magical about that notion. I think people do want, want to break their mindset, and see things from a
different perspective. And hopefully the show
lets people do that, in a certain way even without leaving. – How did Will Smith become
involved in the project? – We knew that there was a lot of science, and we wanted to figure out
a communicator who could really sort of connect with
some of the intense stuff, and make it really exciting, and Will just seemed perfect for it because he was able to take
all of this information and really communicate it to pretty much everyone in an exciting way. And then beyond that, we were blessed, because we only had a small amount of time because of schedules to work with him. But he’s just a complete
gentleman, and totally game, and definitely one of, just an incredible actor to work with. – Last question to you. – Yes. – If people are moved by this program, and they’re moved into
the idea of conservation or protecting the environment
because of watching this show, where do they start? Where is a good place to start? – You mean in their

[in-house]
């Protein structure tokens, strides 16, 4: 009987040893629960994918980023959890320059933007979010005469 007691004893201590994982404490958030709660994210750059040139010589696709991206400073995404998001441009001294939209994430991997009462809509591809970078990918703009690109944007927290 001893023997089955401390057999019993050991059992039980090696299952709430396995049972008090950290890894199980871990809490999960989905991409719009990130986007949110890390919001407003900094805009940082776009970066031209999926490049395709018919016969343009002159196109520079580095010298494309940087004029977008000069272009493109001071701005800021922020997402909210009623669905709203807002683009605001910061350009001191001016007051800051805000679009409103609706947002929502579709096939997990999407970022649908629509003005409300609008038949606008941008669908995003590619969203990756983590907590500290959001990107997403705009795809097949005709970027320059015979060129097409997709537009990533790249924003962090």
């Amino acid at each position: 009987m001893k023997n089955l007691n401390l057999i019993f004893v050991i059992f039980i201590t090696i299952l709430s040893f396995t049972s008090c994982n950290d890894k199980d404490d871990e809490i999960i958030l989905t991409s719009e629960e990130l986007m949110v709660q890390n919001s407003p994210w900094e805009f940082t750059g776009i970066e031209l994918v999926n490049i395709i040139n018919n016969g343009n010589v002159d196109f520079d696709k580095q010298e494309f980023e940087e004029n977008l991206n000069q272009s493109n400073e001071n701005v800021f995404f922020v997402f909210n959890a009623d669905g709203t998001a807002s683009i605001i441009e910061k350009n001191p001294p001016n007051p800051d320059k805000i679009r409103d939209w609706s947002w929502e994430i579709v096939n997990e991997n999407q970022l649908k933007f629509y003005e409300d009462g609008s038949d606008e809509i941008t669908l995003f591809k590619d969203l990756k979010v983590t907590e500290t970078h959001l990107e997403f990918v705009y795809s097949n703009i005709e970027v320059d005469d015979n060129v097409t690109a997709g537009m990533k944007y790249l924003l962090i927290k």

behaviors and in their life? – In behaviors, in their life, how, how they can help.
– The first thing they do is to vote for people
who believe in science. That’s the most important
thing you can do. And to tell everyone you do. Science has become political, but it’s not political. Science is a way of observing the world, and then turning those observations into conclusions of how things work, and then you can invent things like cell phones and healthcare, and all of these other things that have just changed
our lives for the better, since the scientific method was discovered and has been used. So, yeah, there are people for many different reasons now
sort of cherry picking science. And we saw, you know,